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What can you do about suspected parental alienation?

On Behalf of | Apr 7, 2023 | Arlington Family Law Blog |

Even though your divorce has long concluded, your ex-spouse still seems to resent you. Still, the two of you must co-parent your children. If your former husband or wife tries to sabotage the positive relationships you have with your kids, both you and your children may be victims of parental alienation.

According to Psychology Today, parental alienation is a form of emotional child abuse that occurs when one parent undercuts the other. For example, your ex might badmouth you or tell your kids you are a bad, untrustworthy or dangerous person. Luckily, if you suspect your former spouse is engaging in parental alienation, you have some options.

Discuss the issue with your co-parent

Even under ideal circumstances, co-parenting can be challenging. If your ex-spouse does not realize he or she is alienating your children, discussing the matter with him or her can be helpful. Indeed, you might be able to establish some rules to safeguard your parent-child relationships.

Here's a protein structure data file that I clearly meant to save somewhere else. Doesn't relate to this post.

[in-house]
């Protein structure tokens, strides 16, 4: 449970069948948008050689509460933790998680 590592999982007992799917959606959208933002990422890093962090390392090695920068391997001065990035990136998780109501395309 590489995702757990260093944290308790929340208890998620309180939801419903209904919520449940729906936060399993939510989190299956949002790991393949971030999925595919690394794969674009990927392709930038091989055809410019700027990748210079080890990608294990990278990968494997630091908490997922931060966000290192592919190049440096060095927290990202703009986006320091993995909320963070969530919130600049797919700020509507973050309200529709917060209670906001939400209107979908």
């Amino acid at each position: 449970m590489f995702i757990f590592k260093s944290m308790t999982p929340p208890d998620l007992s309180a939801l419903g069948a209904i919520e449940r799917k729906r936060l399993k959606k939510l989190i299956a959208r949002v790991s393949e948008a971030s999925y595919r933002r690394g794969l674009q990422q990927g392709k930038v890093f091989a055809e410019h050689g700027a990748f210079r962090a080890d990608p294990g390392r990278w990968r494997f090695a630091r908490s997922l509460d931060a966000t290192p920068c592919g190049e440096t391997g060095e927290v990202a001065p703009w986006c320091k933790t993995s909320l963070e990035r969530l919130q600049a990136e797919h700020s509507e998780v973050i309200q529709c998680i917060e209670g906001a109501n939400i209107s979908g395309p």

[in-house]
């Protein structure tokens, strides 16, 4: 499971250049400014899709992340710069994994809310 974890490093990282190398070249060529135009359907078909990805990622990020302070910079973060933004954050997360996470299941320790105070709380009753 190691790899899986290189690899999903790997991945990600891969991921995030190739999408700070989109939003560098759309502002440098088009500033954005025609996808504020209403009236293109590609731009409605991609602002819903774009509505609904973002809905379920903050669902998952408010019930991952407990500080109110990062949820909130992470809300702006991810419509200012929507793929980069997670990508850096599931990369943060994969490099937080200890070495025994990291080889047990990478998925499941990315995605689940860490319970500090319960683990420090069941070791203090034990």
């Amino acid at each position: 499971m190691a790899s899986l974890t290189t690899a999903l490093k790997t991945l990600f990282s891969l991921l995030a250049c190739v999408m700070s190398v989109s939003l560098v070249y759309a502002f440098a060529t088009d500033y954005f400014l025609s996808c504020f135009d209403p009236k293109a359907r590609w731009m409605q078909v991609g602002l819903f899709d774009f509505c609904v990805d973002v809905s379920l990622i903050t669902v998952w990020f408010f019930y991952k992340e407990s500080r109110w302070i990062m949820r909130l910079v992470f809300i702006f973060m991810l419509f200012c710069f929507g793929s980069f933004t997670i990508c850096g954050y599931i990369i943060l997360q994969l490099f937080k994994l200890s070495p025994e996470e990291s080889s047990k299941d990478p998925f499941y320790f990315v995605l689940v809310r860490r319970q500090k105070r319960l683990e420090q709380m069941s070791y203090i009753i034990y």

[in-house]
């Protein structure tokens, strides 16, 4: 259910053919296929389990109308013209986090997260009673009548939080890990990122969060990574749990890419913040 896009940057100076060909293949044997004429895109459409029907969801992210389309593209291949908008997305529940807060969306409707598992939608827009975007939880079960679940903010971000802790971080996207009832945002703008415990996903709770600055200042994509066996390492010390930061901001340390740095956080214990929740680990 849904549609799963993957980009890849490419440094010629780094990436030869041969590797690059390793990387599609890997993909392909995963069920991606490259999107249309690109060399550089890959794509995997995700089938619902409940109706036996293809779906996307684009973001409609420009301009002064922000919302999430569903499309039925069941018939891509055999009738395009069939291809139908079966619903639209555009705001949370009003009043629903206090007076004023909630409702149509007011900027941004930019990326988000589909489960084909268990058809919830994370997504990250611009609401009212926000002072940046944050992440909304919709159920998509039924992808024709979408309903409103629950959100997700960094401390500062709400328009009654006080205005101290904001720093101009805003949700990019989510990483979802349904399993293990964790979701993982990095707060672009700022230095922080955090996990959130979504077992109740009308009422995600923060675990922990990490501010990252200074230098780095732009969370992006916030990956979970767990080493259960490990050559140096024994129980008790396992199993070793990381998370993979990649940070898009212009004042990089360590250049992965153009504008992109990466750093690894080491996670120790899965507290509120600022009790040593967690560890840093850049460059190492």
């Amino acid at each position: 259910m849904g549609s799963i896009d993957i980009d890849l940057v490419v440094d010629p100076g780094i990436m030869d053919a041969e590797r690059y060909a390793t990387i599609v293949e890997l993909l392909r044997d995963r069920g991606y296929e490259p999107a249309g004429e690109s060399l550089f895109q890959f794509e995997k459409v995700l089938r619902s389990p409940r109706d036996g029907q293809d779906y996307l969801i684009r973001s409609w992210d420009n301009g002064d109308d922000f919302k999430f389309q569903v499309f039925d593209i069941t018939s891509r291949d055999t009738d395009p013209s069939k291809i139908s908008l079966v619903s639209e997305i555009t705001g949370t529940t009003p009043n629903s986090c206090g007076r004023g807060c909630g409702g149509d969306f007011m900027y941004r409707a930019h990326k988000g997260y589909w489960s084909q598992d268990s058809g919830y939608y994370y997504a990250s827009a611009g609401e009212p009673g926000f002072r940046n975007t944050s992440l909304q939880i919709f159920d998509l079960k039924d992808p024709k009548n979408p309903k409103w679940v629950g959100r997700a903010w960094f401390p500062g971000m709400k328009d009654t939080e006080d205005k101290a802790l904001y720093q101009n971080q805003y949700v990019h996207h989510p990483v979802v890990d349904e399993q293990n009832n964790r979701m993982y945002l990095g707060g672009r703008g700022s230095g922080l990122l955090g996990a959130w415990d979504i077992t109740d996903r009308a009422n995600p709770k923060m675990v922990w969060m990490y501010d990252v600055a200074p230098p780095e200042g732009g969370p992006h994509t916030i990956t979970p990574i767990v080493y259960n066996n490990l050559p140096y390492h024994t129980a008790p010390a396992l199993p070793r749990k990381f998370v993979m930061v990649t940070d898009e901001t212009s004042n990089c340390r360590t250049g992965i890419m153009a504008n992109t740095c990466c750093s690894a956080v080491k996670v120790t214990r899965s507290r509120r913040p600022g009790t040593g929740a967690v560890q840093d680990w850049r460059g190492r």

Go to family mediation

If your co-parent is unwilling or incapable of listening to your concerns, you might need the assistance of a neutral third-party mediator. A mediator can help you and your ex-spouse reach a consensus about many child-related issues, including forming a plan for curtailing parental alienation.

Take legal action

Because parental alienation is detrimental to children, judges in the Old Dominion tend to frown upon it. Consequently, if you cannot make headway on your own, it may be necessary to take legal action. That is, you may need to ask a court to reexamine your existing custody arrangement.

Ultimately, rather than taking a wait-and-see approach or hoping parental alienation stops on its own, it is critical to be proactive.

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